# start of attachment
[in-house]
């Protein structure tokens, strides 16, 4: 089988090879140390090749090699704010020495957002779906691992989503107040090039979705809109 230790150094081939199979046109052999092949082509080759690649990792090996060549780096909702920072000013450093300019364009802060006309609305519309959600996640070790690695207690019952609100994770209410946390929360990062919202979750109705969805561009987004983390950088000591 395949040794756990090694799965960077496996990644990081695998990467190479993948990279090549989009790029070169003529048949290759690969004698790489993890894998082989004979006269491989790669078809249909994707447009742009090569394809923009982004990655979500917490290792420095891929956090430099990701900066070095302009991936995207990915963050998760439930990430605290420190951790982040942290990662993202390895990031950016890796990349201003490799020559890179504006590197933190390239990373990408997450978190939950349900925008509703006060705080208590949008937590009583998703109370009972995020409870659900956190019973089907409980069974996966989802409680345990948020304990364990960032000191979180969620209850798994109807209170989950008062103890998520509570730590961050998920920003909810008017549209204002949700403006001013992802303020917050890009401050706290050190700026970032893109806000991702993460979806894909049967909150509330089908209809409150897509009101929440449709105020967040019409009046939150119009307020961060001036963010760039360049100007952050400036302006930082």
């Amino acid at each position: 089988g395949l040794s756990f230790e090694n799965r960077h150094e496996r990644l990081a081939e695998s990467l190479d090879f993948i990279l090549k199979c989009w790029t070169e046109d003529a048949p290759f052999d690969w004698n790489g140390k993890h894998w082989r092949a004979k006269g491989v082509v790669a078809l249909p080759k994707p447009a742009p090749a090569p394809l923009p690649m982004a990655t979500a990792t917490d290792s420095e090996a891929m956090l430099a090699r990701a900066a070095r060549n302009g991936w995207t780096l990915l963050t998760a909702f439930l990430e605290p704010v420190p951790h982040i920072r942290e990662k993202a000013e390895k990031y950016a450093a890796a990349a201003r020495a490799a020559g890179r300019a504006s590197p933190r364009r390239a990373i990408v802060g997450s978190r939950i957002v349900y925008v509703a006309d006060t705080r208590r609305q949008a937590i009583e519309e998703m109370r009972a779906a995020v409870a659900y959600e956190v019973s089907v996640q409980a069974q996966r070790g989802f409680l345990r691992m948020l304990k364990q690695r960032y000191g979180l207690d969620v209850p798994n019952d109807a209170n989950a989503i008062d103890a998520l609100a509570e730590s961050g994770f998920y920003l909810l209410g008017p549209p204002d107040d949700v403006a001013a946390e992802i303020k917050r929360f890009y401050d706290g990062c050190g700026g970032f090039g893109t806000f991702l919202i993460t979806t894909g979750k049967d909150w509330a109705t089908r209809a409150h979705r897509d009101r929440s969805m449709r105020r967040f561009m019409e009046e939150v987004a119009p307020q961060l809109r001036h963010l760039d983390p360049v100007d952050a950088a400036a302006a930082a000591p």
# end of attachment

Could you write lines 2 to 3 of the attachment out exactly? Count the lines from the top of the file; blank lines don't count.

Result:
């Protein structure tokens, strides 16, 4: 089988090879140390090749090699704010020495957002779906691992989503107040090039979705809109 230790150094081939199979046109052999092949082509080759690649990792090996060549780096909702920072000013450093300019364009802060006309609305519309959600996640070790690695207690019952609100994770209410946390929360990062919202979750109705969805561009987004983390950088000591 395949040794756990090694799965960077496996990644990081695998990467190479993948990279090549989009790029070169003529048949290759690969004698790489993890894998082989004979006269491989790669078809249909994707447009742009090569394809923009982004990655979500917490290792420095891929956090430099990701900066070095302009991936995207990915963050998760439930990430605290420190951790982040942290990662993202390895990031950016890796990349201003490799020559890179504006590197933190390239990373990408997450978190939950349900925008509703006060705080208590949008937590009583998703109370009972995020409870659900956190019973089907409980069974996966989802409680345990948020304990364990960032000191979180969620209850798994109807209170989950008062103890998520509570730590961050998920920003909810008017549209204002949700403006001013992802303020917050890009401050706290050190700026970032893109806000991702993460979806894909049967909150509330089908209809409150897509009101929440449709105020967040019409009046939150119009307020961060001036963010760039360049100007952050400036302006930082």
């Amino acid at each position: 089988g395949l040794s756990f230790e090694n799965r960077h150094e496996r990644l990081a081939e695998s990467l190479d090879f993948i990279l090549k199979c989009w790029t070169e046109d003529a048949p290759f052999d690969w004698n790489g140390k993890h894998w082989r092949a004979k006269g491989v082509v790669a078809l249909p080759k994707p447009a742009p090749a090569p394809l923009p690649m982004a990655t979500a990792t917490d290792s420095e090996a891929m956090l430099a090699r990701a900066a070095r060549n302009g991936w995207t780096l990915l963050t998760a909702f439930l990430e605290p704010v420190p951790h982040i920072r942290e990662k993202a000013e390895k990031y950016a450093a890796a990349a201003r020495a490799a020559g890179r300019a504006s590197p933190r364009r390239a990373i990408v802060g997450s978190r939950i957002v349900y925008v509703a006309d006060t705080r208590r609305q949008a937590i009583e519309e998703m109370r009972a779906a995020v409870a659900y959600e956190v019973s089907v996640q409980a069974q996966r070790g989802f409680l345990r691992m948020l304990k364990q690695r960032y000191g979180l207690d969620v209850p798994n019952d109807a209170n989950a989503i008062d103890a998520l609100a509570e730590s961050g994770f998920y920003l909810l209410g008017p549209p204002d107040d949700v403006a001013a946390e992802i303020k917050r929360f890009y401050d706290g990062c050190g700026g970032f090039g893109t806000f991702l919202i993460t979806t894909g979750k049967d909150w509330a109705t089908r209809a409150h979705r897509d009101r929440s969805m449709r105020r967040f561009m019409e009046e939150v987004a119009p307020q961060l809109r001036h963010l760039d983390p360049v100007d952050a950088a400036a302006a930082a000591p």